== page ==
Hongkongers love their islands and Cheung Chau is perhaps the most popular destination for an island getaway. Next to the regular cycling routes and sunbathing on the beaches, we found some local hidden gems for you to really experience the real culture and beauty of the island. Let’s get in on the secrets!
Ferries to Cheung Chau run from Central Ferry Pier 5 at all hours of the day. Standard ferries take about one hour, whereas the fast ferries cut the travel time down to 40 minutes. If you are bringing your pets with you, remember to take the slower, standard ferry! Click here to see the full schedule.
Kwan Kung Pavilion is one of Hong Kong’s most popular cherry blossom viewing sites if you get your timing! Set outside of the traditional Chinese Pavilion with burning incense and a green tiled roof, you will find yourself standing in a grove of cherry blossom trees. Newly planted after the Typhoon Mangkhut in 2018 (all of which were donated by the Warwick Hotel to the Pavilion), locals and visitors can come during the spring season in March and April to admire the beautiful pink petals of the 18 cherry trees standing tall.
In 1919, the Hong Kong colonial government erected 14 boundary stones on the boundary line to separate and preserve the southern area of Cheung Chau for the British and American missionaries at the time. Some of the boundary stones can still be found nowadays along the boundary line drawn from Po Yue Wan (in the southwest of the island) to St John Hospital. You can try to find all of the eleven existing stones; if you do so, you will have thoroughly walked through the entire island!
Each stone is about a half metre tall, carved from granite in the shape of a column spire. The order number of the stone is engraved on it as well as the letters B.S. — which stands for boundary stone. Hope your naughty mind wasn’t thinking of something else!
There are two cafés in the area: The Outdoor Café and Hing Kee Beach Bar. The Outdoor Café is an alfresco restaurant that overlooks the South China Sea at Kwun Yam Beach. Opened and operated by the uncle of Lee Lai Shan, Hong Kong’s first windsurfing Olympic gold medalist, this is quite the popular pilgrimage spot for fans.
Popular among local dog owners and surfers, Hing Kee Beach Bar is a good place to chill and relax on Kwun Yam Beach. This family-run beach bar serves home-cooked snacks and has a variety of locally brewed craft beers such as Gweilo, Heroes, and Kowloon Bay.
Cheung Chau started off as a small fishing village with a majority of its residents living on junk boats, earning the name of 水上人, which translates into “people living on the water.” Hence, dried and preserved seafood has always been a staple food among the locals for a long time. They have all kinds of dried seafood, such as dried squids and salted fish, which is particularly popular among tourists.
If you wish to learn more about local dried seafood and the process of making, Warwick Hotel offers private boat tours with local tour guides that you can book in advance, which includes three hours of exploring around the island and dried seafood workshops.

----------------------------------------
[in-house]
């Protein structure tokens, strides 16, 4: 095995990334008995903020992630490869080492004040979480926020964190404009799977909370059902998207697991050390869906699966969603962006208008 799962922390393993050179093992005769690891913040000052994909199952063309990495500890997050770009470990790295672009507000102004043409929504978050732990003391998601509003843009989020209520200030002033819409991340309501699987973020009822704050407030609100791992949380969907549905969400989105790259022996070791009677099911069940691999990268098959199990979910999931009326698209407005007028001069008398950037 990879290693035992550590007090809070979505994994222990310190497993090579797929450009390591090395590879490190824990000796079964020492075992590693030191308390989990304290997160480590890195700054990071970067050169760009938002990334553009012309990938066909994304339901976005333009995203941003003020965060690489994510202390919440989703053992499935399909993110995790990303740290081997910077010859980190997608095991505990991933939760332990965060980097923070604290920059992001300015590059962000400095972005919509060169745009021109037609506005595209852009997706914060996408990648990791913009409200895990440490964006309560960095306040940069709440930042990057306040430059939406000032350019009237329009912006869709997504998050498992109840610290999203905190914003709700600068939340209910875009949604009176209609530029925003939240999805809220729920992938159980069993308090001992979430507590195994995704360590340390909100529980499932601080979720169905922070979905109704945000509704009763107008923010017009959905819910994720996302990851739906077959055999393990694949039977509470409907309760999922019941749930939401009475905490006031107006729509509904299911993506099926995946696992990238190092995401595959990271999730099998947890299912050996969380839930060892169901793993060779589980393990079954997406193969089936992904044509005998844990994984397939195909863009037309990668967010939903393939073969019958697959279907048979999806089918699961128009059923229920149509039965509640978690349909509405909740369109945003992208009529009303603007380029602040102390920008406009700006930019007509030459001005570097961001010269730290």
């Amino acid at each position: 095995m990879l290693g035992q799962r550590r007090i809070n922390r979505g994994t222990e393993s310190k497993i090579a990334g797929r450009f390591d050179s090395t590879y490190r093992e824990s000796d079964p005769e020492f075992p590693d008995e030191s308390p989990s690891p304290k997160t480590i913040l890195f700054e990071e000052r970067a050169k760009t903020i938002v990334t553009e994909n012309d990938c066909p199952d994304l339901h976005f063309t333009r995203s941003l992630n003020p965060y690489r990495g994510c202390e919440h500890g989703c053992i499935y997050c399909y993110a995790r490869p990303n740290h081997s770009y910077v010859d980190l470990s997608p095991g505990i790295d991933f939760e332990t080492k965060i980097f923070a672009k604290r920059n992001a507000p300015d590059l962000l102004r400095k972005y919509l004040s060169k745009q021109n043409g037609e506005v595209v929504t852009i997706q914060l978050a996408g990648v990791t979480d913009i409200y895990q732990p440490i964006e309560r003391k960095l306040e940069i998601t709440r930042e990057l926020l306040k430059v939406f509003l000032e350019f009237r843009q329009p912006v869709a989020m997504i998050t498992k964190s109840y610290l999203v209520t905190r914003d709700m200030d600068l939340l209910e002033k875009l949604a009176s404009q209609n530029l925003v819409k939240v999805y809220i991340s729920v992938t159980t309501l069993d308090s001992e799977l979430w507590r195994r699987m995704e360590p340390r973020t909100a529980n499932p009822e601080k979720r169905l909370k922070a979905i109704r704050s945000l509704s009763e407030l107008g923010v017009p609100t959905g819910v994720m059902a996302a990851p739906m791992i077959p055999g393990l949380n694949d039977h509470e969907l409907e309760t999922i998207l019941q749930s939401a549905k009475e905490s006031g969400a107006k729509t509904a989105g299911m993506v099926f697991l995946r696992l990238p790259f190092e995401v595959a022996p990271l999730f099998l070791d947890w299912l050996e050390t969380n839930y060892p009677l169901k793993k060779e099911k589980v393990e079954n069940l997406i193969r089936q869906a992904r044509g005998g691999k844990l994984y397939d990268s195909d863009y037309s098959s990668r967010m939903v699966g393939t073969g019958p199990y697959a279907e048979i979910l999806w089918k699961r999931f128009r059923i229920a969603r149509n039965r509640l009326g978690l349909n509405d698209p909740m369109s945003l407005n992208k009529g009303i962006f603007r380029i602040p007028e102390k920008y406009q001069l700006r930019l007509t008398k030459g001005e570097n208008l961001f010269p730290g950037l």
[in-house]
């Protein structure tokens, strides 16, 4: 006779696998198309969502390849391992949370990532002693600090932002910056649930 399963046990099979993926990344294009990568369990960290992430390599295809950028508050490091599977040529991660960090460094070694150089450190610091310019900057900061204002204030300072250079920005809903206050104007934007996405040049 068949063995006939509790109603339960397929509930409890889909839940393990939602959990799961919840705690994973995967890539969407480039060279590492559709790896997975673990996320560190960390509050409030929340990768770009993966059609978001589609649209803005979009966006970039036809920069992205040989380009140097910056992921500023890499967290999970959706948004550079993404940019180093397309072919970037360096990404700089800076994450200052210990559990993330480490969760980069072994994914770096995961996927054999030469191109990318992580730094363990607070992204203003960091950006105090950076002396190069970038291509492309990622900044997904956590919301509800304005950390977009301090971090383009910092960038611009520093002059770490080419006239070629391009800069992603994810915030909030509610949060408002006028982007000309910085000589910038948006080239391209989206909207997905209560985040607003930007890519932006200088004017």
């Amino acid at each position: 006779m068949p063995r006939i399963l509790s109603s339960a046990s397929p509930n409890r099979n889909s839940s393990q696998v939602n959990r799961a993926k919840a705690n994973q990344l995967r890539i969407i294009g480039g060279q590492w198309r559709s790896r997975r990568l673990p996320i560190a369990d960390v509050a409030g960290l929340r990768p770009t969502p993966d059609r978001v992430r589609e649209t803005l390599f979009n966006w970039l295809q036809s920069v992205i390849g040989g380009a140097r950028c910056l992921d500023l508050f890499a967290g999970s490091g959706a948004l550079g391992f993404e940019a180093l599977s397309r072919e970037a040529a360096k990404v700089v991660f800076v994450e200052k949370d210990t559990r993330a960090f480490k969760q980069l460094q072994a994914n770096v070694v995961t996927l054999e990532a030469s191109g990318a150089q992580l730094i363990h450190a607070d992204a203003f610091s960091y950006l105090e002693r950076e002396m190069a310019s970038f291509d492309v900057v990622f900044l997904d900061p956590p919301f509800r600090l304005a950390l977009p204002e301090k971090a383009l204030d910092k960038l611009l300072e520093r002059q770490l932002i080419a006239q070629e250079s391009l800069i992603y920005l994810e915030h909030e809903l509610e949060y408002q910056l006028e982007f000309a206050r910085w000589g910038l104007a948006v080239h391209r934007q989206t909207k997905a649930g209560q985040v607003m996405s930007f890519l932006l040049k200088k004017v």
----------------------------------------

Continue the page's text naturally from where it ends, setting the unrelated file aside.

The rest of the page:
What good is exploring a quiet and remote island if you can’t take in the beautiful views come sunset? For the best view overlooking Cheung Chau island, look no further than The Warwick Hotel’s hidden rooftop. Located right next to Tung Wan Beach, walk up the stairs behind the fire exit door on the sixth floor and you will find an area open to hotel guests exclusively. With cute decorations and a beautiful wall painting that encapsulates Cheung Chau’s most iconic events and elements, it is definitely a photo-worthy spot. Guests can enjoy drinks whilst watching the sun go down over the horizon.
Also found in The Warwick Hotel, most rooms have their own balcony with a view overlooking the South China Sea that is unlike any other hotel experience in Hong Kong. Here, you can experience the true tranquillity of the island, given that the metropolitan side of the ever-famous Victorian Harbour makes up only less than half of Hong Kong. You can be looking at the horizon or the beach just right next to the hotel. If you’re lucky, maybe you can even spot different patterns in the clouds.
The balcony is also the perfect spot to unwind oneself and while away the afternoon. If you feel like pampering yourself, why not get some room service and watch the lazy waves lap at the coast with a drink in hand? When night falls and the stars come out, you will also have the best view of the starry sky — now that’s living the high life!
One of the quirks of Cheung Chau island is its local food stalls that sell a variety of local street food. Other than dried seafood, there are local food stalls that sell Cantonese traditional sweets and snacks. A few can be found along the coast on Sai Tai Road, including the famous Cheung Chau fishball (which can be as big as your palm!) or fried mango and durian mochi for the more adventurous palettes. There are so many types of street food that we will leave it to you to explore all the flavours!